Wal-Mart Dismissal Affirmed: The Ninth Circuit affirmed the dismissal against the retailer over migraine medication

Monday, July 4, 2016 - 12:56

The Ninth Circuit recently affirmed the dismissal of a putative class action against Wal-Mart, alleging that Wal-Mart misled its customers into paying more for its store-brand migraine medicine that contains the same active ingredients in the same amounts as its headache medicine. The court found that the migraine medication’s higher price and a difference in the color of the packaging were insufficient to constitute a misrepresentation, thus ruling that Wal-Mart had not deceived its customers as alleged. See Boris v. Wal-Mart Stores, Inc., No. 14-cv-55752, 2016 WL 1622207 (9th Cir. Apr. 25, 2016).

The putative class’s claims against Wal-Mart sounded in violations of California’s Unfair Competition Law, False Advertising Law, and Consumer Legal Remedies Act, New Jersey’s Consumer Fraud Act, and New York’s deceptive acts and practices law. Id., at *1. Specifically, the plaintiffs alleged that Wal-Mart sells Equate Migraine Relief and Equate Extra Strength Headache Relief, store-brand drugs that contain the same active ingredient in the same amounts, claiming that Wal-Mart fraudulently charged $9 for the migraine medicine as compared to $3 for the identical headache remedy. Further, the plaintiffs allege that other than the price disparity, the only other difference between the products is that Equate Migraine Relief is in a red package, while Equate Extra Strength Headache Relief’s package is green. Thus, according to the plaintiffs, Wal-Mart deceived reasonable consumers into believing that the more expensive migraine medication was more potent and effective.

Counsel for the putative class argued that Wal-Mart intentionally tricked shoppers by making the more expensive Equate Migraine appear to be better than the Equate Extra Strength headache medicine when the two are “pharmaceutically identical pills.” During oral arguments, the court responded to this position critically, pointing out that the consumers were getting exactly what they were seeking, which was a pill that treats migraines, even if he or she was not told by Wal-Mart that an identical medicine was available at a lower cost. Counsel for Wal-Mart argued that in the absence of a misrepresentation or omission of material fact, the suit actually amounted to an improper request for price regulation, as opposed to a claim of a violation of consumer protection laws.

Wal-Mart was also sure to point out that the two drugs are provided to Wal-Mart by two different manufacturers, although they are both sold under the same Wal-Mart brand, Equate. Moreover, while the two drugs contain the same ingredients, because they are marketed to treat different ailments, they each go through their own regulatory approval process with the U.S. Food and Drug Administration. Thus, Wal-Mart argued, it should not have to inform its customers that the products are indeed the same, since the FDA regulates migraine products differently. In other words, the manufacturer that provides Equate Migraine Relief incurs a greater cost to perform clinical studies and to go through the application process to demonstrate that the drug treated migraines, while the other manufacturer decided to market its drug as treating headaches.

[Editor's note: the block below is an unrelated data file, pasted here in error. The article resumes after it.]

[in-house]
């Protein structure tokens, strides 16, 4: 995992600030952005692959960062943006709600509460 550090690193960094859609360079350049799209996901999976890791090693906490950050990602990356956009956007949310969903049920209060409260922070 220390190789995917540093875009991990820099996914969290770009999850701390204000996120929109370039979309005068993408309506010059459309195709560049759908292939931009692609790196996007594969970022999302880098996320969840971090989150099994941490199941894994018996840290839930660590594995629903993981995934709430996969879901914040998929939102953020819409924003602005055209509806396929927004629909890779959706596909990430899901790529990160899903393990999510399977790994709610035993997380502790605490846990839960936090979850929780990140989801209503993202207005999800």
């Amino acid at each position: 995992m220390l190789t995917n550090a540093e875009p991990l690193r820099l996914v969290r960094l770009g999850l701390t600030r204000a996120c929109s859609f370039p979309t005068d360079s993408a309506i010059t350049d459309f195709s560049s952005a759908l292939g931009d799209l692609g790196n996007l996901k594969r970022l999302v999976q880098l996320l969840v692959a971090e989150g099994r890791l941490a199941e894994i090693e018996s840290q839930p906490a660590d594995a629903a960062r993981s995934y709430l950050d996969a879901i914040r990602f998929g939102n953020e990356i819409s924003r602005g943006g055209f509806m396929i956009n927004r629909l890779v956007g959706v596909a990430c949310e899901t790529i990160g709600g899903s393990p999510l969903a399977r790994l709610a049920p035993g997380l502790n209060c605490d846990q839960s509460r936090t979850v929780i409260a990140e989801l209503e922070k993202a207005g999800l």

Ultimately, the court found that the plaintiffs had unsuccessfully argued that the price differential and the color of the packaging alone would cause reasonable consumers to believe that one was more potent than the other. Thus, the court found that the plaintiffs failed to state a claim upon which relief could be granted under the consumer protection, fraud and deceptive practices laws of California, New Jersey and New York, as cited above.

This case provides an interesting illustration of the application of consumer fraud laws in California, New York and New Jersey, which the court described as “already protective laws to cover the claims pled by [Plaintiffs].” Id. As such, the court refused to extend the laws of those states so as to find that “the mere fact of the proximate presentation of the two products with their different colors and prices is sufficient to run afoul of those laws, even though the ingredients and their amounts are listed on the packages.” Id.

Allison Semaya is a litigation associate in Weil’s Product Liability practice group.

You can reach the author at allison.semaya@weil.com with questions about the article.